We love the area’s vibrancy and diversity. But it’s a place of great inequality too. As a result, many young people tell us they feel powerless, frustrated, not listened to. Some turn to violence.

The stats tell the sad story. The borough of Lambeth, where Brixton is located, has the highest volume of serious youth violence in London. It has the highest number of ambulance call-outs for young victims of assault.  And almost half of all serious violent crimes against young people involve a knife (the real figure would likely be higher if recording accuracy were improved).

The cycle of violence is devastating the lives of young people and families and blights the whole of the local community. Successfully breaking the cycle means tackling the root causes of Brixton’s inequalities and giving its young people a voice.

We were first invited to Angell Town by the Reverend Les Isaac of Ascension Trust in response to the growing knife crime epidemic. Since 2014, we’ve been working with young people and their families to help build peace and a brighter future.

We started slowly, spending a year listening to the community and building relationships. Youth projects have been short lived in the past, so we wanted to focus on building trust with young people.

We began building that trust through detached youth work. We met young people in their own space – on street corners, hanging on the football pitch. We played a LOT of football. We started to work with schools, running mentoring sessions and lunch clubs. We ate meals with neighbours every week.

Today, the CHIPS team is a real part of the community. We live and work across three of the largest estates in the area. We aim to empower stronger communities, to tackle the root causes of violence including mental health, and to prevent youth violence.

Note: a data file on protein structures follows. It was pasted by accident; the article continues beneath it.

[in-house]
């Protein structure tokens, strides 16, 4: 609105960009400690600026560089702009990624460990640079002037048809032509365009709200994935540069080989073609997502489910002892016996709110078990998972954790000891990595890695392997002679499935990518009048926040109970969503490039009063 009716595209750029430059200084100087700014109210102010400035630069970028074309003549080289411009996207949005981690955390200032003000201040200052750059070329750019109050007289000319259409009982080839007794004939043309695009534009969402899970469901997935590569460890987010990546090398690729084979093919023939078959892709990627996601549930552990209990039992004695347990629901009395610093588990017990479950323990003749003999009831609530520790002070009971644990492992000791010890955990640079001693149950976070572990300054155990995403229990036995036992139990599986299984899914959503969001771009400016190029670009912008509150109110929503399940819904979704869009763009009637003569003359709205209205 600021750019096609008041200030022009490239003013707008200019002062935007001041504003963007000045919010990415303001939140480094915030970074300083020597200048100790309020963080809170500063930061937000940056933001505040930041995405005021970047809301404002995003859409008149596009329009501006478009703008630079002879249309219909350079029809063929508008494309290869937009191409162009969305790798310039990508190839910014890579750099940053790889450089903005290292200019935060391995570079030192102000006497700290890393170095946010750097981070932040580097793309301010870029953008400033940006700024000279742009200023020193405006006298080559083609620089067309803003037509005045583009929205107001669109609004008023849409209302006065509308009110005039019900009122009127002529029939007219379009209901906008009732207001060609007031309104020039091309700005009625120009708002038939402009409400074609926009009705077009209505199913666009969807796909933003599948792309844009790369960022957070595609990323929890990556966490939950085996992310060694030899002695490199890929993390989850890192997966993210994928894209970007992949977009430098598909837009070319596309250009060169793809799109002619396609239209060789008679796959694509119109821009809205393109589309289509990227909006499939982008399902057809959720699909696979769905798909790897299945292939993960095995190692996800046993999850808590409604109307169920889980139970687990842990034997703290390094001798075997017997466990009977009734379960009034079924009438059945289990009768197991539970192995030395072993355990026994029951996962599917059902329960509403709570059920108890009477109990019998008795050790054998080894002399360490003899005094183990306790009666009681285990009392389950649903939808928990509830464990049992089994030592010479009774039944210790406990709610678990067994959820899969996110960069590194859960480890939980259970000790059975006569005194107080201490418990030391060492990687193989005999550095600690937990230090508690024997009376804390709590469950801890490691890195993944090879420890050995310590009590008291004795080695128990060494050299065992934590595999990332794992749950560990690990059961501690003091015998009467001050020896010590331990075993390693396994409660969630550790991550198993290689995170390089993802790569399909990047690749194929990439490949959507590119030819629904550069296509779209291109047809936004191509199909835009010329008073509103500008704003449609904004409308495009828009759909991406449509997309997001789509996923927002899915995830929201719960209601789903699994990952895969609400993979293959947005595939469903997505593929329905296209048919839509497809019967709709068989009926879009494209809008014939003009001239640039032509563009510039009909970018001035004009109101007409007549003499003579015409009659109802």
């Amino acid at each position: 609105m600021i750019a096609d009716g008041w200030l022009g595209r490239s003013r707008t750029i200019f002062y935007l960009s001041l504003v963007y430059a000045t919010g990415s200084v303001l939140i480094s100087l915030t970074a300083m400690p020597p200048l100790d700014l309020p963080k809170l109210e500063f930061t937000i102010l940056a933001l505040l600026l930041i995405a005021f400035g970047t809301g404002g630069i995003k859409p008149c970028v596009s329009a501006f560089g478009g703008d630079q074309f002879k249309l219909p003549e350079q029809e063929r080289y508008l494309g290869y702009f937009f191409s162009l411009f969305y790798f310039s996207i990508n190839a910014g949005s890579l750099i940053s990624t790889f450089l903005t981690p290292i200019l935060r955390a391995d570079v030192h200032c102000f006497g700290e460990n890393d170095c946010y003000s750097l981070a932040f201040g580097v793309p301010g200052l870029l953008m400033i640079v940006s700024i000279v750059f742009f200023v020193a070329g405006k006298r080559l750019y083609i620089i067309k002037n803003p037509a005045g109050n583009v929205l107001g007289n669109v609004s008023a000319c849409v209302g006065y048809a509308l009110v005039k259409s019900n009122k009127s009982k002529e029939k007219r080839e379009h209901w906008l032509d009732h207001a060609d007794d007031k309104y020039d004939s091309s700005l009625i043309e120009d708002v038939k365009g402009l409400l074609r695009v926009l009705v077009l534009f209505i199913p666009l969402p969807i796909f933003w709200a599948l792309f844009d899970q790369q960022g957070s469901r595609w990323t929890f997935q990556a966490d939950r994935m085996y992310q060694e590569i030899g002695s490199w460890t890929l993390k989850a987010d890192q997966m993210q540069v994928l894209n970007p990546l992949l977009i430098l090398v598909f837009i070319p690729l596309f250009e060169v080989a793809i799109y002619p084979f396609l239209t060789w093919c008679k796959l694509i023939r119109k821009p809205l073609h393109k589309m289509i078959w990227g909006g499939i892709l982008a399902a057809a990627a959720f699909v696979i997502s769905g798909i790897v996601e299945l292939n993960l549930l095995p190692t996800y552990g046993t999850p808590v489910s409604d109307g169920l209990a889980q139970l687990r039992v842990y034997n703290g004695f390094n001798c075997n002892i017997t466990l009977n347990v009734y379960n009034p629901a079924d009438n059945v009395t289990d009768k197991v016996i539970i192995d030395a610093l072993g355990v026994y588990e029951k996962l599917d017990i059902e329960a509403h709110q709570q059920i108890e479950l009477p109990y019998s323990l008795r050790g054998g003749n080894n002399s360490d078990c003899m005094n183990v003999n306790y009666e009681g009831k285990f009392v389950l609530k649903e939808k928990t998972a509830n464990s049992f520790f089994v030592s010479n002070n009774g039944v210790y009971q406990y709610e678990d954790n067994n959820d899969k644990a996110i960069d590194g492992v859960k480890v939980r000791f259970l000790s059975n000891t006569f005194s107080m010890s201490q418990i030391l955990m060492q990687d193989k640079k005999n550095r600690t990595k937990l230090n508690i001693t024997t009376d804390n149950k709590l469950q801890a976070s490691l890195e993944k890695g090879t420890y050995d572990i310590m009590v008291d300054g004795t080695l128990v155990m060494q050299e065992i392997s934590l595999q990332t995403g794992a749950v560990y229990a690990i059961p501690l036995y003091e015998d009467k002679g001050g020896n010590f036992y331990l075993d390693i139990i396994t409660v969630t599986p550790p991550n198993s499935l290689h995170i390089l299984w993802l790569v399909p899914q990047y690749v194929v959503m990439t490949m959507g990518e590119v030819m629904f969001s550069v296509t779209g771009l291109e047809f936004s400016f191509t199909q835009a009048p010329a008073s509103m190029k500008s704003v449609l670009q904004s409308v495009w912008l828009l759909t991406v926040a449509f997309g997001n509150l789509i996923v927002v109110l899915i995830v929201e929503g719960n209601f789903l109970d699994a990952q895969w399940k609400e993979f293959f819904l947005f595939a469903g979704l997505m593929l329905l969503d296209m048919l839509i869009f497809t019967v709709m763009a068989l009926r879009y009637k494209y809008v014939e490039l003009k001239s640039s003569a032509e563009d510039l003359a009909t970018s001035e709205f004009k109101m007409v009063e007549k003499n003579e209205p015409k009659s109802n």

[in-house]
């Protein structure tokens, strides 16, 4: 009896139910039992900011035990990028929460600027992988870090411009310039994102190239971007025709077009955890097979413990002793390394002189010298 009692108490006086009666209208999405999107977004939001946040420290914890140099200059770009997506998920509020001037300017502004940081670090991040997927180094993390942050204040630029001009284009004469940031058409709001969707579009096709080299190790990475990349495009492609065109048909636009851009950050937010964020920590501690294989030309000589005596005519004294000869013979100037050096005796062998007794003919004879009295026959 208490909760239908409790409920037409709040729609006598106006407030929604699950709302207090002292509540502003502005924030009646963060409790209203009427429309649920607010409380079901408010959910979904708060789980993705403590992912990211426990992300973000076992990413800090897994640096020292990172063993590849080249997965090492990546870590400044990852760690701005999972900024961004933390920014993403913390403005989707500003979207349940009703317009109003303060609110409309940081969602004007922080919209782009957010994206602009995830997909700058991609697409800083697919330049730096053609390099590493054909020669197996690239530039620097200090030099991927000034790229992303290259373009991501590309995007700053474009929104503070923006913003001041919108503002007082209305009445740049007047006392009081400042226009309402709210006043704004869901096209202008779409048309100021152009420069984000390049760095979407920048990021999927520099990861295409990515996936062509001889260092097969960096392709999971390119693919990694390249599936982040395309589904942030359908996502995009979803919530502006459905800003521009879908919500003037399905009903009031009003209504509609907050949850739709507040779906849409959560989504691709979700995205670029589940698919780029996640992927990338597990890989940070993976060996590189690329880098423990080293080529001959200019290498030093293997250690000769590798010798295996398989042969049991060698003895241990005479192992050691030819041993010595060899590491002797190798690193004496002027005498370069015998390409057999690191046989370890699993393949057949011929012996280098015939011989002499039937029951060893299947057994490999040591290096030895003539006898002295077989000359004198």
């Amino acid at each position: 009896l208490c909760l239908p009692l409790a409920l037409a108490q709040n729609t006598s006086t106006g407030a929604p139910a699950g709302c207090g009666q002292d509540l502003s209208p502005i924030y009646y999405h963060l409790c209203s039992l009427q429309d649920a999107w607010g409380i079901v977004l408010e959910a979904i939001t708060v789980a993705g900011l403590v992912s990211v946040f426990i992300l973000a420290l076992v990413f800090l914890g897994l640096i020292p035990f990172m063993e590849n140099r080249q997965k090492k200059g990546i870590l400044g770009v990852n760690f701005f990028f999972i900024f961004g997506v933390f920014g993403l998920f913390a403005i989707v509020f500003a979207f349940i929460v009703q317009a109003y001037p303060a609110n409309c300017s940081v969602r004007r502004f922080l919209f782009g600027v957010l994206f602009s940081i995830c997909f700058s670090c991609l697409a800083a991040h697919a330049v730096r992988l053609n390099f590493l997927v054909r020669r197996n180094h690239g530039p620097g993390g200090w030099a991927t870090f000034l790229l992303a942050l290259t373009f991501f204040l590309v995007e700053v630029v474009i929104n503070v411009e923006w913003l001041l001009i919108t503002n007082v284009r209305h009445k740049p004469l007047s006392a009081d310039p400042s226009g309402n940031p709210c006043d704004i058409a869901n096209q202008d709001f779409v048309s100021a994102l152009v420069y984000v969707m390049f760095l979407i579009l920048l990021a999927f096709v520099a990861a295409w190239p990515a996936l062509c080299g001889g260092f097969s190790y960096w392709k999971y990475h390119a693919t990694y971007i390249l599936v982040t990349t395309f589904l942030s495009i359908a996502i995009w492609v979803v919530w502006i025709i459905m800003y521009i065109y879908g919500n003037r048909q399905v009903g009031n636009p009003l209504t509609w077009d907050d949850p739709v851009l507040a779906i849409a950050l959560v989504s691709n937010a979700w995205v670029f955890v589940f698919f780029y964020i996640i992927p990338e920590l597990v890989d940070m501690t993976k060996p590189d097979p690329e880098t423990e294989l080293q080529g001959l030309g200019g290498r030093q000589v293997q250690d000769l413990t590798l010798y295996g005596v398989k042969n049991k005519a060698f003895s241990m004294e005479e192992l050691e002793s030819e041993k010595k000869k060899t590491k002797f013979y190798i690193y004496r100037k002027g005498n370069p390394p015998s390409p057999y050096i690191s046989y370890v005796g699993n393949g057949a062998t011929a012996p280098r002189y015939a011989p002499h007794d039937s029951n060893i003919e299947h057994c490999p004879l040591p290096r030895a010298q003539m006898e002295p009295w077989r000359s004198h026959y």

We do this by engaging with both young people and their families, often in collaboration with other community organisations, and primarily through:

• Community organising – listening to the concerns of local people and helping them drive real, positive action for change

• Partnership with schools – with a focus on mentoring students who’ve been identified as being at risk of exclusion

• One-to-one mentoring and family support – for people we meet through our projects and others referred by our partners and social services

In this way, we help communities to break the cycle of youth violence and develop a positive vision of a peaceful future!

Click on the links below to read about CHIP in the news:

Archbishop Justin Welby joins as CHIPS Patron, Brixton Blog, September 2020

Lessons from Brixton Movement Magazine, Spring 2020

Xmas appeal for charity Brixton Blog, December 2019

CHIPS launches new programme to tackle exclusions            London Post, November 2019

CHIPS launches new programme in South London                        Keep the Faith Magazine, November 2019

CHIPS on radio Riverside Radio, November 2019                           (listen from 16 minutes in)

Charity adds two youth workers to team Brixton Bugle, Oct 2019

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